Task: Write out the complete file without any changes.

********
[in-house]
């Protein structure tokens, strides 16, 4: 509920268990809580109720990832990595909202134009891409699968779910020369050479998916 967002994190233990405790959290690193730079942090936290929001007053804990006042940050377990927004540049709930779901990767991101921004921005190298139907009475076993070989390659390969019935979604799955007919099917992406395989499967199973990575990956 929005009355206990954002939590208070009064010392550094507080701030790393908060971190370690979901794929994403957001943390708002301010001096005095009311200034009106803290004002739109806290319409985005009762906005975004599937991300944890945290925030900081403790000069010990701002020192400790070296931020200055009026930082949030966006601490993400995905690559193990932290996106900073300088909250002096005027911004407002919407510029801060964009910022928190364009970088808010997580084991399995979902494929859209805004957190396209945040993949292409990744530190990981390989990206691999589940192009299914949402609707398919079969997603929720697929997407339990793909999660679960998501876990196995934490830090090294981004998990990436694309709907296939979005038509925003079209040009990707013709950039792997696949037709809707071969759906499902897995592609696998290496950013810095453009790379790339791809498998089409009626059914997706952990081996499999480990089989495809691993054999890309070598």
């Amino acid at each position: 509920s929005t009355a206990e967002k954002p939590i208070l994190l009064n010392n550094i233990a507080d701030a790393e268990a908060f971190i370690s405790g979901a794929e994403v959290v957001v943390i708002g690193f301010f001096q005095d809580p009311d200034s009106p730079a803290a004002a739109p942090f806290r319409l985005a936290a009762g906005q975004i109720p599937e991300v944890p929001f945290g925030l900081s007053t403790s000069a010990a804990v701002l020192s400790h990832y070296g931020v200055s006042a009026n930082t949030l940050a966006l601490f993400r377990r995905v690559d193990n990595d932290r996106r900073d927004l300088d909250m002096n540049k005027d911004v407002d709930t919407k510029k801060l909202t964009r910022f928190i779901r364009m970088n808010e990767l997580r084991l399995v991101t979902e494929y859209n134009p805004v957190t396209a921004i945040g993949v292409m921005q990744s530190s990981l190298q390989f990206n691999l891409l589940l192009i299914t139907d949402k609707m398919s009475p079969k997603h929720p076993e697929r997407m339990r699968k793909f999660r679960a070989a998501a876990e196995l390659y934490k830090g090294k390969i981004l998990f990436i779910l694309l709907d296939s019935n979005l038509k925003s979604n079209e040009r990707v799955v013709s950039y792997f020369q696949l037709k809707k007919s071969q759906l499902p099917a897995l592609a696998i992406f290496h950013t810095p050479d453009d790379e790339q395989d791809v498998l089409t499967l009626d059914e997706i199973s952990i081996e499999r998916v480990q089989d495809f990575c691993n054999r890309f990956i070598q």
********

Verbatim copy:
[in-house]
């Protein structure tokens, strides 16, 4: 509920268990809580109720990832990595909202134009891409699968779910020369050479998916 967002994190233990405790959290690193730079942090936290929001007053804990006042940050377990927004540049709930779901990767991101921004921005190298139907009475076993070989390659390969019935979604799955007919099917992406395989499967199973990575990956 929005009355206990954002939590208070009064010392550094507080701030790393908060971190370690979901794929994403957001943390708002301010001096005095009311200034009106803290004002739109806290319409985005009762906005975004599937991300944890945290925030900081403790000069010990701002020192400790070296931020200055009026930082949030966006601490993400995905690559193990932290996106900073300088909250002096005027911004407002919407510029801060964009910022928190364009970088808010997580084991399995979902494929859209805004957190396209945040993949292409990744530190990981390989990206691999589940192009299914949402609707398919079969997603929720697929997407339990793909999660679960998501876990196995934490830090090294981004998990990436694309709907296939979005038509925003079209040009990707013709950039792997696949037709809707071969759906499902897995592609696998290496950013810095453009790379790339791809498998089409009626059914997706952990081996499999480990089989495809691993054999890309070598």
């Amino acid at each position: 509920s929005t009355a206990e967002k954002p939590i208070l994190l009064n010392n550094i233990a507080d701030a790393e268990a908060f971190i370690s405790g979901a794929e994403v959290v957001v943390i708002g690193f301010f001096q005095d809580p009311d200034s009106p730079a803290a004002a739109p942090f806290r319409l985005a936290a009762g906005q975004i109720p599937e991300v944890p929001f945290g925030l900081s007053t403790s000069a010990a804990v701002l020192s400790h990832y070296g931020v200055s006042a009026n930082t949030l940050a966006l601490f993400r377990r995905v690559d193990n990595d932290r996106r900073d927004l300088d909250m002096n540049k005027d911004v407002d709930t919407k510029k801060l909202t964009r910022f928190i779901r364009m970088n808010e990767l997580r084991l399995v991101t979902e494929y859209n134009p805004v957190t396209a921004i945040g993949v292409m921005q990744s530190s990981l190298q390989f990206n691999l891409l589940l192009i299914t139907d949402k609707m398919s009475p079969k997603h929720p076993e697929r997407m339990r699968k793909f999660r679960a070989a998501a876990e196995l390659y934490k830090g090294k390969i981004l998990f990436i779910l694309l709907d296939s019935n979005l038509k925003s979604n079209e040009r990707v799955v013709s950039y792997f020369q696949l037709k809707k007919s071969q759906l499902p099917a897995l592609a696998i992406f290496h950013t810095p050479d453009d790379e790339q395989d791809v498998l089409t499967l009626d059914e997706i199973s952990i081996e499999r998916v480990q089989d495809f990575c691993n054999r890309f990956i070598q």